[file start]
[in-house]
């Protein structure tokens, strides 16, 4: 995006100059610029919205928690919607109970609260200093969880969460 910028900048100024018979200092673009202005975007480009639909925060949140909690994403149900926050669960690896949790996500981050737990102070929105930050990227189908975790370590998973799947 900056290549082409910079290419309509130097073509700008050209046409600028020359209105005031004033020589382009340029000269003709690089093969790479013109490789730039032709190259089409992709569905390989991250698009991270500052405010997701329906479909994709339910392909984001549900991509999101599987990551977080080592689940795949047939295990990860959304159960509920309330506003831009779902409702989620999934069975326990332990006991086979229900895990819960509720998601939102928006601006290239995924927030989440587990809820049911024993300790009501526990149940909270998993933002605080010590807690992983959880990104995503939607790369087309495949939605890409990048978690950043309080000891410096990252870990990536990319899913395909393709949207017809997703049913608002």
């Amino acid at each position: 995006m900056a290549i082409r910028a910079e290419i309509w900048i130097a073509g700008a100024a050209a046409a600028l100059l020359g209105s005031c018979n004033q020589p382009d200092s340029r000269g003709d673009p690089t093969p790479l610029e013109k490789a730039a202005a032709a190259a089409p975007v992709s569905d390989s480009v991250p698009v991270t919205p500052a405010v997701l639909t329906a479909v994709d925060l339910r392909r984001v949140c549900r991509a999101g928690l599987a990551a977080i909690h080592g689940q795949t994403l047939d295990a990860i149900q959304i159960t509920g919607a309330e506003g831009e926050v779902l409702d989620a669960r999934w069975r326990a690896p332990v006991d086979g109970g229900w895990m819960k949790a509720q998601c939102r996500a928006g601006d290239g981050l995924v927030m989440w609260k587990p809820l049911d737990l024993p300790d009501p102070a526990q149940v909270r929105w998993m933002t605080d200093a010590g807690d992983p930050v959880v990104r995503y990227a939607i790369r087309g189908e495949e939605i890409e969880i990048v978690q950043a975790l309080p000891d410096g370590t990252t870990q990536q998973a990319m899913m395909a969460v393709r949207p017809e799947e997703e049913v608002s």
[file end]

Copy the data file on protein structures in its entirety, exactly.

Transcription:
[in-house]
């Protein structure tokens, strides 16, 4: 995006100059610029919205928690919607109970609260200093969880969460 910028900048100024018979200092673009202005975007480009639909925060949140909690994403149900926050669960690896949790996500981050737990102070929105930050990227189908975790370590998973799947 900056290549082409910079290419309509130097073509700008050209046409600028020359209105005031004033020589382009340029000269003709690089093969790479013109490789730039032709190259089409992709569905390989991250698009991270500052405010997701329906479909994709339910392909984001549900991509999101599987990551977080080592689940795949047939295990990860959304159960509920309330506003831009779902409702989620999934069975326990332990006991086979229900895990819960509720998601939102928006601006290239995924927030989440587990809820049911024993300790009501526990149940909270998993933002605080010590807690992983959880990104995503939607790369087309495949939605890409990048978690950043309080000891410096990252870990990536990319899913395909393709949207017809997703049913608002």
């Amino acid at each position: 995006m900056a290549i082409r910028a910079e290419i309509w900048i130097a073509g700008a100024a050209a046409a600028l100059l020359g209105s005031c018979n004033q020589p382009d200092s340029r000269g003709d673009p690089t093969p790479l610029e013109k490789a730039a202005a032709a190259a089409p975007v992709s569905d390989s480009v991250p698009v991270t919205p500052a405010v997701l639909t329906a479909v994709d925060l339910r392909r984001v949140c549900r991509a999101g928690l599987a990551a977080i909690h080592g689940q795949t994403l047939d295990a990860i149900q959304i159960t509920g919607a309330e506003g831009e926050v779902l409702d989620a669960r999934w069975r326990a690896p332990v006991d086979g109970g229900w895990m819960k949790a509720q998601c939102r996500a928006g601006d290239g981050l995924v927030m989440w609260k587990p809820l049911d737990l024993p300790d009501p102070a526990q149940v909270r929105w998993m933002t605080d200093a010590g807690d992983p930050v959880v990104r995503y990227a939607i790369r087309g189908e495949e939605i890409e969880i990048v978690q950043a975790l309080p000891d410096g370590t990252t870990q990536q998973a990319m899913m395909a969460v393709r949207p017809e799947e997703e049913v608002s």